Are You an Optimist?

• 3 min read

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Five investment tips that all prudent individuals should know when building a savvy long-term portfolio.

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Optimistic investors are pushing financial markets toward record highs, yet 93% of American CEOs reportedly are being cautious and believe a recession is on the horizon.

Why the dichotomy?

Many short-term investors see the Federal Reserve (Fed) successfully fighting inflation. This optimistic group anticipates maybe one or two interest-rate increases before the Fed starts cutting them in 2024. They envision the successful fight against inflation will result in around 2% annual inflation with interest rates heading for 3% to 3.5% in 2025.

They are investing today for that result.

In their minds, today’s stock prices are justified because the Fed is orchestrating the proverbial soft landing—taming inflation without causing a deep recession. The optimist sees further stock-price appreciation resulting from future stable lower interest rates, 2% inflation and growth in future corporate profits.

However, being wrong about a soft landing has consequences.

If the 93% of American CEOs are correct about a recession, according to a Conference Board survey released in May, this suggests a hit to profits within the next 18 months and falling stock prices.

Many CEOs worry that stubborn inflation will force the Fed to maintain higher interest rates well into 2024. That could prompt U.S. consumers to cut their spending, while small to mid-size businesses would face higher borrowing costs and less cash for reinvestment in their companies. In this scenario, short-term investors might lose 10% to 15% from today’s values.

Prudent investors usually don’t worry about that kind of loss. They’re in it for the long haul. They wisely understand that once the economy recovers, whether in a few months or a few years, the stock market’s value also recovers.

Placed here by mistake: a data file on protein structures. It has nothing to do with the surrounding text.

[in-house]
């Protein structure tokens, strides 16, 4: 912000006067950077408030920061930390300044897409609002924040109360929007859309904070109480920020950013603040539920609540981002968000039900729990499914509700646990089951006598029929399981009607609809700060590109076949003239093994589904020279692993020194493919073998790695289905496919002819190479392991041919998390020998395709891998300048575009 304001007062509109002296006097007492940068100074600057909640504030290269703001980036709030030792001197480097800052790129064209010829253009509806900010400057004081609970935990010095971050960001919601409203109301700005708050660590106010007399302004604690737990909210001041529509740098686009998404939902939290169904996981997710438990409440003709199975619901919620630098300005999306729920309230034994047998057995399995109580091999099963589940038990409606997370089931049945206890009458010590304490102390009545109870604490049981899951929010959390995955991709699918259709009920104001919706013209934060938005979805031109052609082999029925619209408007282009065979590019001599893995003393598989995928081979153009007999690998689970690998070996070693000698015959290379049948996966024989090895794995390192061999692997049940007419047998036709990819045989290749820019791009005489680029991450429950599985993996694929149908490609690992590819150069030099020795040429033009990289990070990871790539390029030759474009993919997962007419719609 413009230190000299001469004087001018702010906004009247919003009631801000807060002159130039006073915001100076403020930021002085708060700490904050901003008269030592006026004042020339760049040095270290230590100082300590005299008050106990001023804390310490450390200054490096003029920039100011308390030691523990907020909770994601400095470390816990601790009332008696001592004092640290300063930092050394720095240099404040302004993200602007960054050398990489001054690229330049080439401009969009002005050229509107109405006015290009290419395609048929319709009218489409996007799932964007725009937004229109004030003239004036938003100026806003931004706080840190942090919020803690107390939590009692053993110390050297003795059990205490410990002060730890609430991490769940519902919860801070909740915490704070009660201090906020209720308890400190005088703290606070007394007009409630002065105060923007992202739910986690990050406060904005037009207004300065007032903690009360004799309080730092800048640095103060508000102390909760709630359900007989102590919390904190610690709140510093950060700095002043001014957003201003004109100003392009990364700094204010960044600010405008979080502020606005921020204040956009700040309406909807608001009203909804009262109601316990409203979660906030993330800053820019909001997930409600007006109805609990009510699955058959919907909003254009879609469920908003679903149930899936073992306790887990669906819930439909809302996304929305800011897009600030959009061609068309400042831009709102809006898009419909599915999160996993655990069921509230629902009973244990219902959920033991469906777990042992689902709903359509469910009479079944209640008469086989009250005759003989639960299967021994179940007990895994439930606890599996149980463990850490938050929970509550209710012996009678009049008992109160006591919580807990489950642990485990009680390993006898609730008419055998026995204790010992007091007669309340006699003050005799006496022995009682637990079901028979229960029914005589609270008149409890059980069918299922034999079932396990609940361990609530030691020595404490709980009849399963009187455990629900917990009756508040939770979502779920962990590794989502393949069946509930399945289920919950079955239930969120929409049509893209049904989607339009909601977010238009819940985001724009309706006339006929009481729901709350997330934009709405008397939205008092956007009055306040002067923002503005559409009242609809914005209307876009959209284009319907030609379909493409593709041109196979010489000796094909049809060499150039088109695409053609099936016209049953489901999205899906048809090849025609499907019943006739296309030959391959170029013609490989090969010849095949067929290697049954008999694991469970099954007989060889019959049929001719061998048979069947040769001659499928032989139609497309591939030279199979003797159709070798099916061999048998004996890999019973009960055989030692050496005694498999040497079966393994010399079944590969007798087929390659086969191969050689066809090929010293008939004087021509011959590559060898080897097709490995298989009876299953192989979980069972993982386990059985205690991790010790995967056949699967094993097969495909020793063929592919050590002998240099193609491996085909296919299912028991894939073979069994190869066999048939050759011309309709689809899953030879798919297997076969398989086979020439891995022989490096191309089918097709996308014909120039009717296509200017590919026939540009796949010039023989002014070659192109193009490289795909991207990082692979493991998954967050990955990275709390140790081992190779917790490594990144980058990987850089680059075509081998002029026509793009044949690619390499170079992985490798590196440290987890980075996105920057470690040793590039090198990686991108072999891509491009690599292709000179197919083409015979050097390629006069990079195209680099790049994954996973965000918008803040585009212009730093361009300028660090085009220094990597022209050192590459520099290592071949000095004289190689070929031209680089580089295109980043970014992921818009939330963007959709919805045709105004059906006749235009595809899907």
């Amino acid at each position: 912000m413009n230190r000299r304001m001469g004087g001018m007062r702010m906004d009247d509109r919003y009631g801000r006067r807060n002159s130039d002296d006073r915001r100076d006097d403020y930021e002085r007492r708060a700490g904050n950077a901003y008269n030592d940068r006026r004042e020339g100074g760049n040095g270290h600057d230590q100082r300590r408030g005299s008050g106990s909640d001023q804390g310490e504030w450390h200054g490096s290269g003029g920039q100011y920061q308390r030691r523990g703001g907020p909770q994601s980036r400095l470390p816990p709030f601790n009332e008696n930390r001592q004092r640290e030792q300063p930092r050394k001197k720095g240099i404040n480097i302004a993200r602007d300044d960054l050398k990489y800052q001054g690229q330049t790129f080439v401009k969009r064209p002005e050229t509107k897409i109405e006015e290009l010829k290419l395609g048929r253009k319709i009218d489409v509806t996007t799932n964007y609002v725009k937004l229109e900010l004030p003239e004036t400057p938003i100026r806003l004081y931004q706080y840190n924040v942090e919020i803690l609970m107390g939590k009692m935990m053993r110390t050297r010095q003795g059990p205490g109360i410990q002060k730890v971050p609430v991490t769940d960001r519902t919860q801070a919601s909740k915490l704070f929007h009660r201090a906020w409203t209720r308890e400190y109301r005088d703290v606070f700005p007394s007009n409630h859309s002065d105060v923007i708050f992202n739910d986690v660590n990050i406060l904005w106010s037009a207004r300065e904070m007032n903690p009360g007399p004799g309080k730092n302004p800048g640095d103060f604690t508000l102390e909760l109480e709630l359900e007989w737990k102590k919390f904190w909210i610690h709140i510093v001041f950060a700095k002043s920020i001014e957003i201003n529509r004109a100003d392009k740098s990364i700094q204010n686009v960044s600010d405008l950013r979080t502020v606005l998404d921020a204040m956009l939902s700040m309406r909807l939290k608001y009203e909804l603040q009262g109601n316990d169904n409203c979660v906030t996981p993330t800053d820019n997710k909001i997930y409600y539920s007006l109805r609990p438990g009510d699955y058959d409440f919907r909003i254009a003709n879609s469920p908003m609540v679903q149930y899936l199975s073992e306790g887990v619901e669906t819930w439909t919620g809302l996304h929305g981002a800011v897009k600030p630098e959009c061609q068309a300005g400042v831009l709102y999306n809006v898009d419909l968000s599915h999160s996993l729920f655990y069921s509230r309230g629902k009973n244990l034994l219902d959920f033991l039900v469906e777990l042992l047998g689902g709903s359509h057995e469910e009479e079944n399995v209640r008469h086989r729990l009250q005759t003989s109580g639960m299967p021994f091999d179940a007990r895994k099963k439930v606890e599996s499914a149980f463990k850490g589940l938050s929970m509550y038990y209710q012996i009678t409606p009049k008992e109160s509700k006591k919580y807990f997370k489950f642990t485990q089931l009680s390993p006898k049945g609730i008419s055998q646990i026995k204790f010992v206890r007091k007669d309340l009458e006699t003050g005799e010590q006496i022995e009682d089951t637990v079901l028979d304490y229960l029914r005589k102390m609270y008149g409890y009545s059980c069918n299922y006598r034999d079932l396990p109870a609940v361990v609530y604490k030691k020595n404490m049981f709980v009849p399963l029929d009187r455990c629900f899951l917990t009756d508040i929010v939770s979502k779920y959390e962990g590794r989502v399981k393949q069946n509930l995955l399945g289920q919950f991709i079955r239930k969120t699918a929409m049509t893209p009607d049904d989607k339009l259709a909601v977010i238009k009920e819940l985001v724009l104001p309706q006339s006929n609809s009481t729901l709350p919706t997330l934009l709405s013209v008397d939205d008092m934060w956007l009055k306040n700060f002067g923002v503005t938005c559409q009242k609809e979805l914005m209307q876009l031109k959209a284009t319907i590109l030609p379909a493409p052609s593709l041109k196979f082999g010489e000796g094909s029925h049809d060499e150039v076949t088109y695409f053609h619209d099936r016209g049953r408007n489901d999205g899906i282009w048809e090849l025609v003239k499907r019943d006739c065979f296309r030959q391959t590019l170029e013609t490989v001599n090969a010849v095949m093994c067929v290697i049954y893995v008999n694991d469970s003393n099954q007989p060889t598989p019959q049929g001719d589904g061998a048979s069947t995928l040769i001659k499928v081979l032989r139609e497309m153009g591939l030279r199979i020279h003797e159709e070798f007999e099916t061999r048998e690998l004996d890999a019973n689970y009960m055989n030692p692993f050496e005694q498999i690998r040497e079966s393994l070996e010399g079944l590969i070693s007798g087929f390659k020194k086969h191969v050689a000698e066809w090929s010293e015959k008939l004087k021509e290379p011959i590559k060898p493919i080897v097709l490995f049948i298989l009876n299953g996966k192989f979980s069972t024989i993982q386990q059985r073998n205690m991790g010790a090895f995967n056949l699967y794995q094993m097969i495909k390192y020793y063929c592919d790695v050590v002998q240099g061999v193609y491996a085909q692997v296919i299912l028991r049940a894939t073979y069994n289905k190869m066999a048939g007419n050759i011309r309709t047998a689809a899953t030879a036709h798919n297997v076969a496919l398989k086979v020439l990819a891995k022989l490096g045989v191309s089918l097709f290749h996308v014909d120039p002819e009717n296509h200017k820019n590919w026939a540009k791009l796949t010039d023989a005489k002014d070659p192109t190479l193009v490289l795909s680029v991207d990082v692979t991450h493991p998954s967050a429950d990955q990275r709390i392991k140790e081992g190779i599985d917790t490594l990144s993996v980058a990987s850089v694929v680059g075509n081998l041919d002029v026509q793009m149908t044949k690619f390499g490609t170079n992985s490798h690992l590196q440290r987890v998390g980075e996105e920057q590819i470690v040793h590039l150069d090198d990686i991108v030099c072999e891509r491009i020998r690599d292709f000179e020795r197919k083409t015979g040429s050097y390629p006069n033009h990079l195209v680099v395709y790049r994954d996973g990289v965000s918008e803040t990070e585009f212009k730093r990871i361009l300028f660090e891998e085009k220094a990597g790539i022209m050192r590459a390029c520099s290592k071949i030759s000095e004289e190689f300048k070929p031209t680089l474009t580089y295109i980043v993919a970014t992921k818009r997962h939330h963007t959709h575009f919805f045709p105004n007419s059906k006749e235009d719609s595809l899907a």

Pragmatic investors look for opportunities in times of uncertainty—just like today. Here are five tips:

  1. If interest rates go down over the next few months or years, which is likely, now is a good time to make certain your bond portfolio is fully allocated.
  2. Higher interest rates, appreciating home values and a shortage of housing in general have made homebuying more difficult, particularly for younger generations looking to make their first purchases. In certain parts of America, this could be an investment opportunity for multi-family housing.
  3. Productivity gains are key to future economic growth. New ideas, products and innovations are part of, if not the answer to this conundrum. This argues for venture investing when the pricing of those ventures favors investors, which is right now. History shows that when fewer venture dollars chase these opportunities, these funds tend to yield higher returns.
  4. Some stock market sectors today have potential for long-term growth and nice short-term returns via dividends when compared to non-dividend paying stocks, which tend to suffer more in price depreciation during downturns.
  5. Oil and gas companies, despite being demonized by many, will be needed for consumer and industrial uses for decades to come. Owning reserves with today’s economics for pricing suggests a very nice return for a long time.

Remember, prudent investors plan for the long term with diversified portfolios filled with savvy investments. The best portfolios are designed to meet current living expenses—including a nest egg for emergency and special needs—and can withstand an economic downturn while avoiding the anxiety faced by overly optimistic short-term investors.


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This information is for general information use only. It is not tailored to any specific situation, is not intended to be investment, tax, financial, legal, or other advice and should not be relied on as such. AMG’s opinions are subject to change without notice, and this report may not be updated to reflect changes in opinion. Forecasts, estimates, and certain other information contained herein are based on proprietary research and should not be considered investment advice or a recommendation to buy, sell or hold any particular security, strategy, or investment product.

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